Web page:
RESEARCH TRIANGLE PARK, N.C. — Get Spiffy Inc. has developed a diagnostics process called "Easy Tread" that it claims can accelerate and improve the quality of tire inspection, thereby enhancing transparency and trust with customers.
According to Get Spiffy — the mobile car care and services company with operations in 45 metro markets — the proprietary Easy Tread device measures tire tread depth and wear patterns with a digital camera that captures over 500,000 data points, creating a "mesh" of data over a 4- by 10-inch rectangular area accurate to approximately 0.25 millimeter with resolution to 0.01mm.
The patented Easy Tread system then creates digital images of customers' tires, which can be shared with the customers in a comprehensive, easily understood visual report.
Research Triangle-based Get Spiffy said it will offer the Easy Tread device for sale to other auto service providers starting in 2024. Those interested can view the product at Get Spiffy's website and get registered for more information once it becomes commercially available
"Integrating visual elements into service recommendations is no longer optional; it's table-stakes for the consumer experience," Spiffy CEO Scot Wingo said.
"With Easy Tread, we're not just telling customers what's going on with their tires; we're showing them. This level of transparency is revolutionizing the customer experience, fostering a higher level of trust and satisfaction."
The debut of this process corresponds with evolving customer expectations for more visual communication in auto repairs, Spiffy said, as highlighted in the J.D. Power 2022 U.S. Customer Service Index Study, which underscores the importance of visual confirmation in fostering trust between service providers and customers.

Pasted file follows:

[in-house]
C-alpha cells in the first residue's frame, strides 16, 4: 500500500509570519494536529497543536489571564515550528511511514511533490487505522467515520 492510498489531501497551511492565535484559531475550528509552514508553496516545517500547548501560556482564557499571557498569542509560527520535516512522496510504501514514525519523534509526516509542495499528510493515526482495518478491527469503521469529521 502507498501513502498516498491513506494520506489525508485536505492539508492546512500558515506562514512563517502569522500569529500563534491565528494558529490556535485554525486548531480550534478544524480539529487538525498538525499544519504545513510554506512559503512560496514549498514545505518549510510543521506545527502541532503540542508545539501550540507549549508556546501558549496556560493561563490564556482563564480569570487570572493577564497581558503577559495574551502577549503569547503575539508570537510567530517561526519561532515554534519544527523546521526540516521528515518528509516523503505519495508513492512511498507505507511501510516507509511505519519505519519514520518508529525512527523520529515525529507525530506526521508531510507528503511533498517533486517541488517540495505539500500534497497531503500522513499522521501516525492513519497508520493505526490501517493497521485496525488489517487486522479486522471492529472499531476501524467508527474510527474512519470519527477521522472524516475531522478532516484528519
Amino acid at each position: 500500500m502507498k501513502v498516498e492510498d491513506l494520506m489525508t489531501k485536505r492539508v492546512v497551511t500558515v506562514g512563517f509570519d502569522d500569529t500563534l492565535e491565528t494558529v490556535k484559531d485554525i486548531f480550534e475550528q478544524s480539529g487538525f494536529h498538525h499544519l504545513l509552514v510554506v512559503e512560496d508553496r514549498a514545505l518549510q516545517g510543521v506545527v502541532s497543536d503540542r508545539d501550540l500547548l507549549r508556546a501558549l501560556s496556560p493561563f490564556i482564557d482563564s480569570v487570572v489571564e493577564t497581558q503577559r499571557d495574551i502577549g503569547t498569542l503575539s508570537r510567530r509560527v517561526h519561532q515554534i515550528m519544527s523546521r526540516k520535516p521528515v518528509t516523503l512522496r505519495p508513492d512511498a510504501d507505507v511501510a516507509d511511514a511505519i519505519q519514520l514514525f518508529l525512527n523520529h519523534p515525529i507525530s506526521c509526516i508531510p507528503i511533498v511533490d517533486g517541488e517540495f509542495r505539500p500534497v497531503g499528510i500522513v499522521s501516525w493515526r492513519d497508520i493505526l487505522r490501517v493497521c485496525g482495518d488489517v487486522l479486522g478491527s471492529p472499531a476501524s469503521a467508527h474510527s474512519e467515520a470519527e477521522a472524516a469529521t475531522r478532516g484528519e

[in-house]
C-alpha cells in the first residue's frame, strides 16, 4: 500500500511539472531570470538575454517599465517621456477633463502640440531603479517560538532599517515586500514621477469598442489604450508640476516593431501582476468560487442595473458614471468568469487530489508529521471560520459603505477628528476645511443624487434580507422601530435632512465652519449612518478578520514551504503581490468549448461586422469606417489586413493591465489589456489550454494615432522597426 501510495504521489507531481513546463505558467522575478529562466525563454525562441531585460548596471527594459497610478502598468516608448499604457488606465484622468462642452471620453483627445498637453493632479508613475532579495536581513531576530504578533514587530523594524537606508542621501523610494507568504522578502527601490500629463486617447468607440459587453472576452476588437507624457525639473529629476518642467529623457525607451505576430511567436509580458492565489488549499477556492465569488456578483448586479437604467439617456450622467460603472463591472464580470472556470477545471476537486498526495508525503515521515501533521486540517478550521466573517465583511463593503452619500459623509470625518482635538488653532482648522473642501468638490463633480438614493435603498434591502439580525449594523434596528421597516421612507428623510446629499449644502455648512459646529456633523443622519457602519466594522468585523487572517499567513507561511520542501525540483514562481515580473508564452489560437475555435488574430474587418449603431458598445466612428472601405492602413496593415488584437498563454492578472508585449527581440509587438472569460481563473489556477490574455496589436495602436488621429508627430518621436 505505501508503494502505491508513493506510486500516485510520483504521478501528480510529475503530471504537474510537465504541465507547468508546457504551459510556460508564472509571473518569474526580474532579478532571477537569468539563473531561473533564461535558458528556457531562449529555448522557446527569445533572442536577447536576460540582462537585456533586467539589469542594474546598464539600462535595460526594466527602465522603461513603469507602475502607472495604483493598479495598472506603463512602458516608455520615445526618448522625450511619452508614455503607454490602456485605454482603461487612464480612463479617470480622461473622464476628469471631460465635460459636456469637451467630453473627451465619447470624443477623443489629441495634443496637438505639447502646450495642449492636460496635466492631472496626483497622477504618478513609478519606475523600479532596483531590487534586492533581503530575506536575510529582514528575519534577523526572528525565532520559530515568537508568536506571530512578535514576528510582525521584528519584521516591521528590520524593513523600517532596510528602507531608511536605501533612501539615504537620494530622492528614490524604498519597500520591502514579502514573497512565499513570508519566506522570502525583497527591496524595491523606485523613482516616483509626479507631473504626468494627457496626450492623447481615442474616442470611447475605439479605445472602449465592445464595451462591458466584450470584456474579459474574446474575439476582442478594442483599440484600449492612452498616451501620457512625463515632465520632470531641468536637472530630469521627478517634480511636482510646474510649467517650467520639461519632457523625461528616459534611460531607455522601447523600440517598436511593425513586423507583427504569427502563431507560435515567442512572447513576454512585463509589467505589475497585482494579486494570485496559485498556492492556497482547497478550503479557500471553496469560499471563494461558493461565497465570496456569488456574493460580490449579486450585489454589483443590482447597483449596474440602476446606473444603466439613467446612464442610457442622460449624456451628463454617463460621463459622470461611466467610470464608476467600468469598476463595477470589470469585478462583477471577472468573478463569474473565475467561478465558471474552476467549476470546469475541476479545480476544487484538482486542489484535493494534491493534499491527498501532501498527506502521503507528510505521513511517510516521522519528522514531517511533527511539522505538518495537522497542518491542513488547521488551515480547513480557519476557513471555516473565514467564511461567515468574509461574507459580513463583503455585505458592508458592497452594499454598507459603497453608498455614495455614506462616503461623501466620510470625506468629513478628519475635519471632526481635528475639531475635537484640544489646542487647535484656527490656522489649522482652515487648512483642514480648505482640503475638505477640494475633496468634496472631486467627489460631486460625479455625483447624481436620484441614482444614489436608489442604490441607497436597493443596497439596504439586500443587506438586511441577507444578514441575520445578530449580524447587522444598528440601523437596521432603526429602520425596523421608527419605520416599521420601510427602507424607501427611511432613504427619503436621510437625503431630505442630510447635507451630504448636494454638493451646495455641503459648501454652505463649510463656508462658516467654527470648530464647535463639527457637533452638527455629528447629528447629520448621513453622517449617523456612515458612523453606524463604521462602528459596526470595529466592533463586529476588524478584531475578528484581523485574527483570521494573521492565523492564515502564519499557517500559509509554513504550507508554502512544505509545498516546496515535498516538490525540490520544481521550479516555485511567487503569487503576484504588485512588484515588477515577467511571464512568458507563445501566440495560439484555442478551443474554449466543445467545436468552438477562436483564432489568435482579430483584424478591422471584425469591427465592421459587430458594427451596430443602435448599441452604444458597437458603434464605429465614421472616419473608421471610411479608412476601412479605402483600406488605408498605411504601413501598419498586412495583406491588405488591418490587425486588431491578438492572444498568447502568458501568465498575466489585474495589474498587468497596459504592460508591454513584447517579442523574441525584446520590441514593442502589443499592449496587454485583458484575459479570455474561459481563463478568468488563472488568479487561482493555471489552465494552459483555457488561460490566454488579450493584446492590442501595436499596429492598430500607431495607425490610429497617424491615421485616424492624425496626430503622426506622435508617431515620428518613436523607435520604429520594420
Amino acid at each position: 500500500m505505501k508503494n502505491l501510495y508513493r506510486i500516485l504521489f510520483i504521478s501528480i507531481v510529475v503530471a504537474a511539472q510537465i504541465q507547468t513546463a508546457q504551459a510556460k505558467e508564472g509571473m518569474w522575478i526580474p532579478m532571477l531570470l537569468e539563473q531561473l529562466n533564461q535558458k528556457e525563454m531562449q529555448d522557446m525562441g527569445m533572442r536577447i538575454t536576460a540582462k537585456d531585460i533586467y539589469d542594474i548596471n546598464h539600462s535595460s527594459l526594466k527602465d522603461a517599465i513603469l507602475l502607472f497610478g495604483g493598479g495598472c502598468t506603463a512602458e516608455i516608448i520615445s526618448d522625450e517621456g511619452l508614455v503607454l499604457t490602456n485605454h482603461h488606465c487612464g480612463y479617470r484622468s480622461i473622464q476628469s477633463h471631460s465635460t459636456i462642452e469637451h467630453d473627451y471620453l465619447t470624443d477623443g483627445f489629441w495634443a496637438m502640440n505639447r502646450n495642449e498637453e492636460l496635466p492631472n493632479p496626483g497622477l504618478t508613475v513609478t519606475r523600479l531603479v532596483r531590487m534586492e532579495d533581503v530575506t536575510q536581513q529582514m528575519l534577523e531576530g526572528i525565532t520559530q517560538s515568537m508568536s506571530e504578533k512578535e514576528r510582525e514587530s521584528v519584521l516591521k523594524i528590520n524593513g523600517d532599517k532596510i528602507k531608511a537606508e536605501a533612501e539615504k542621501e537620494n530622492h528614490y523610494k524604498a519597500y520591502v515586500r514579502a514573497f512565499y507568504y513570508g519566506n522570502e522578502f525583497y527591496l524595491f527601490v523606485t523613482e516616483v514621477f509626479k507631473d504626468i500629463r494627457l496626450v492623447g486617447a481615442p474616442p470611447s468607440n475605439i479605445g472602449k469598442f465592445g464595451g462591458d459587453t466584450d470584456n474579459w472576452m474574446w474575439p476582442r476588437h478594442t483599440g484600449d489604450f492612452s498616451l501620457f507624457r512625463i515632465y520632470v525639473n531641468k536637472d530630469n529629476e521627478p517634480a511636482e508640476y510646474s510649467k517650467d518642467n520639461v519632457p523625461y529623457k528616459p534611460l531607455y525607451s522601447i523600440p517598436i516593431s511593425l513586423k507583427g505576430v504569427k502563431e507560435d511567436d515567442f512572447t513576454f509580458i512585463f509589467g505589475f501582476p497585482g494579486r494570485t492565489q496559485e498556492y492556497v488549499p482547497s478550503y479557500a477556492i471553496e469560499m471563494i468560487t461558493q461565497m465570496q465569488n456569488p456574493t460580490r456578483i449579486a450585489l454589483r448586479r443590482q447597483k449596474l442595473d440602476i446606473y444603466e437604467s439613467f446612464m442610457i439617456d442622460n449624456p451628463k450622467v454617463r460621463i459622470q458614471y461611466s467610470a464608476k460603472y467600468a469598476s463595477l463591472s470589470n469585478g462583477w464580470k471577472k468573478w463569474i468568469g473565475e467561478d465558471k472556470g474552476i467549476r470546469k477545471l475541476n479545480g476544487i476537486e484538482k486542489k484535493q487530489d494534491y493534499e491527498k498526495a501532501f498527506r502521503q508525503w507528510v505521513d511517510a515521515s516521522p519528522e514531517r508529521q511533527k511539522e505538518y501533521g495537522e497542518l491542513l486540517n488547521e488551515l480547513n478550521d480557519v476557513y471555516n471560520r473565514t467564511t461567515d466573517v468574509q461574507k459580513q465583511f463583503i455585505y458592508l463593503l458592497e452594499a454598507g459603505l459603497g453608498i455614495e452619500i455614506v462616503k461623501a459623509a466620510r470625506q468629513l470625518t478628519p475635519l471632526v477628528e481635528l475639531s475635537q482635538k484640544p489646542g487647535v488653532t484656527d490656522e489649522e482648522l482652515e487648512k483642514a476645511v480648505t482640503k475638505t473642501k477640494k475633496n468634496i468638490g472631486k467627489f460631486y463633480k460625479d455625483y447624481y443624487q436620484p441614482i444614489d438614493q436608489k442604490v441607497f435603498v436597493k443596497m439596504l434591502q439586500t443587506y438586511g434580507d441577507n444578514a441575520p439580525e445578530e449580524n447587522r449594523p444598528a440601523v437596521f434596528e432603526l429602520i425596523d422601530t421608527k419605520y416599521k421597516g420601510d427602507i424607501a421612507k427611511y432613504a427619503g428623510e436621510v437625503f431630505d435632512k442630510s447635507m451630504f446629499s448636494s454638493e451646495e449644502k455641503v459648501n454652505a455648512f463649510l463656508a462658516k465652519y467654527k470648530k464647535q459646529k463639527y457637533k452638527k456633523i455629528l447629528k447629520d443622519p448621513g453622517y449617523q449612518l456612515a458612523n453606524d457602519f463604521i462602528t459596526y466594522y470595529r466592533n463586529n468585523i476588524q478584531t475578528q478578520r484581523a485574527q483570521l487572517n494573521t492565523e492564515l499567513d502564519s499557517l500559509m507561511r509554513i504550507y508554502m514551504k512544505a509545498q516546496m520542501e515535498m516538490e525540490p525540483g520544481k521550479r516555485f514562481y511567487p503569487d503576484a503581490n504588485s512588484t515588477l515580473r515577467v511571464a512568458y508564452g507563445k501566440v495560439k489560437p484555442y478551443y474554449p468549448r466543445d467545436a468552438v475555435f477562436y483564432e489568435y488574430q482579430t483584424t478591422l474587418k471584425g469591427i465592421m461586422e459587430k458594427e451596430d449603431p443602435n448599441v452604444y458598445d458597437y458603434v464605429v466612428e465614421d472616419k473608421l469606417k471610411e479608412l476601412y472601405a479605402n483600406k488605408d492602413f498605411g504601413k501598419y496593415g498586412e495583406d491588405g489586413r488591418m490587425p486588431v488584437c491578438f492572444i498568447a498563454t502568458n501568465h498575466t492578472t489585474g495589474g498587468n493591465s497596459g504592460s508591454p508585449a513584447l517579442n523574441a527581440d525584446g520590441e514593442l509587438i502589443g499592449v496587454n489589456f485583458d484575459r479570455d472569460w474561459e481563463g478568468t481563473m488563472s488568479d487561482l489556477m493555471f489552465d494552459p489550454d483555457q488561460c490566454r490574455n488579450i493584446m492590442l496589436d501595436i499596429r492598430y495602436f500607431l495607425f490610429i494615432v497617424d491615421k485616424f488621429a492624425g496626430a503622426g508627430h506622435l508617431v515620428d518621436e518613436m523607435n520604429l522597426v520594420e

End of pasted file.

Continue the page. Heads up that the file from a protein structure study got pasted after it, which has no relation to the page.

The study found that customers who receive photo or video updates are three times more likely to approve recommended work, Spiffy said. In addition, the study shows that dealerships that adhere to said practices score higher than those that skip this visual communication step.
Roll-out of the Easy Tread system also coincides with Spiffy's push to increase sales of tires, a product category the company called on of its fastest growing.
The device itself is a relatively small rolling platform supported by four casters and manipulated by an attached pole. The platform holds the "precision-stabilized" camera that records the images of the tires, which are captured on a tablet held by the technician carrying out the procedure.
"In our continuous dialogue with partners in the tire industry, a recurring theme has been the challenge of consumer trust," Ryan Eade, chief technical officer of Get Spiffy, said. "Our partners expressed that customers often encounter skepticism when it comes to service recommendations, creating a gap that needed to be bridged.
This feedback was the catalyst behind Easy Tread, Eade said.
"We recognized the necessity for a tool that wouldn't just tell, but show the real-time status of tire health, providing undeniable evidence of the need for service. It's about bringing honesty and clarity to a process that was previously viewed with doubt, ensuring customers feel confident in the decisions they're making for their vehicle's welfare.
"With Easy Tread, we're not just offering a service; we're fortifying trust between auto service providers and the people they serve."
Even when the diagnostic report indicates no immediate need for new tires, the visual evidence provided helps customers anticipate future needs, Get Spiffy said, thus ensuring continued driving safety while also fortifying customer relations.
Get Spiffy said it is at an advanced stage of beta testing with Easy Tread through its network of 600-plus auto technicians. The nationwide rollout of Easy Tread is set for 2024.
Among Get Spiffy's investors is Goodyear Ventures, which participated in a $30 million round of venture financing in February for the Research Triangle-based mobile service provider of on-demand car care and maintenance.